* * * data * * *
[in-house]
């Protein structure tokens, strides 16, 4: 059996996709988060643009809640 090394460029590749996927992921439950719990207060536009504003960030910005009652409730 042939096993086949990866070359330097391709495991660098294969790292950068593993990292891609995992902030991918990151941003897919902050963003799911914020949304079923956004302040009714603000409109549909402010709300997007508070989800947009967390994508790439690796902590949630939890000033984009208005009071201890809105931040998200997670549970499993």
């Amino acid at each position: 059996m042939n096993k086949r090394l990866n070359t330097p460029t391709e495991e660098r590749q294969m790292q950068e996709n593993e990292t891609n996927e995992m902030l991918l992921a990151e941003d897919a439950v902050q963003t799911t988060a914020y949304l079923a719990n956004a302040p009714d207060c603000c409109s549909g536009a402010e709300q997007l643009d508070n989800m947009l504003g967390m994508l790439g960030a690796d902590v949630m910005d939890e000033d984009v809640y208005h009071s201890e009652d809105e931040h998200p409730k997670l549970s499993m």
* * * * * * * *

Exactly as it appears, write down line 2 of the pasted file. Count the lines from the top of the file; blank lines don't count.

């Protein structure tokens, strides 16, 4: 059996996709988060643009809640 090394460029590749996927992921439950719990207060536009504003960030910005009652409730 042939096993086949990866070359330097391709495991660098294969790292950068593993990292891609995992902030991918990151941003897919902050963003799911914020949304079923956004302040009714603000409109549909402010709300997007508070989800947009967390994508790439690796902590949630939890000033984009208005009071201890809105931040998200997670549970499993």